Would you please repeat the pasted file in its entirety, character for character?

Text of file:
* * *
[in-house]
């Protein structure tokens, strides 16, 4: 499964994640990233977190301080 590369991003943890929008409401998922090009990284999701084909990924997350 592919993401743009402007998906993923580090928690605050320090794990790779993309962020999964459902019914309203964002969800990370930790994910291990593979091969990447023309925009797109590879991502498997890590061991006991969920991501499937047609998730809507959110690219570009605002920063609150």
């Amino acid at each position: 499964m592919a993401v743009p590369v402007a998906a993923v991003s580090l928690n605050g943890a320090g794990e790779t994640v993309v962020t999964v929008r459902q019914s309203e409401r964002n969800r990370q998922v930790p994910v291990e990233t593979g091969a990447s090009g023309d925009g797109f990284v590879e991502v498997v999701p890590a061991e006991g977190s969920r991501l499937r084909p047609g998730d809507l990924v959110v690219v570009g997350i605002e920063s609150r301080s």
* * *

[in-house]
């Protein structure tokens, strides 16, 4: 499964994640990233977190301080 590369991003943890929008409401998922090009990284999701084909990924997350 592919993401743009402007998906993923580090928690605050320090794990790779993309962020999964459902019914309203964002969800990370930790994910291990593979091969990447023309925009797109590879991502498997890590061991006991969920991501499937047609998730809507959110690219570009605002920063609150």
């Amino acid at each position: 499964m592919a993401v743009p590369v402007a998906a993923v991003s580090l928690n605050g943890a320090g794990e790779t994640v993309v962020t999964v929008r459902q019914s309203e409401r964002n969800r990370q998922v930790p994910v291990e990233t593979g091969a990447s090009g023309d925009g797109f990284v590879e991502v498997v999701p890590a061991e006991g977190s969920r991501l499937r084909p047609g998730d809507l990924v959110v690219v570009g997350i605002e920063s609150r301080s």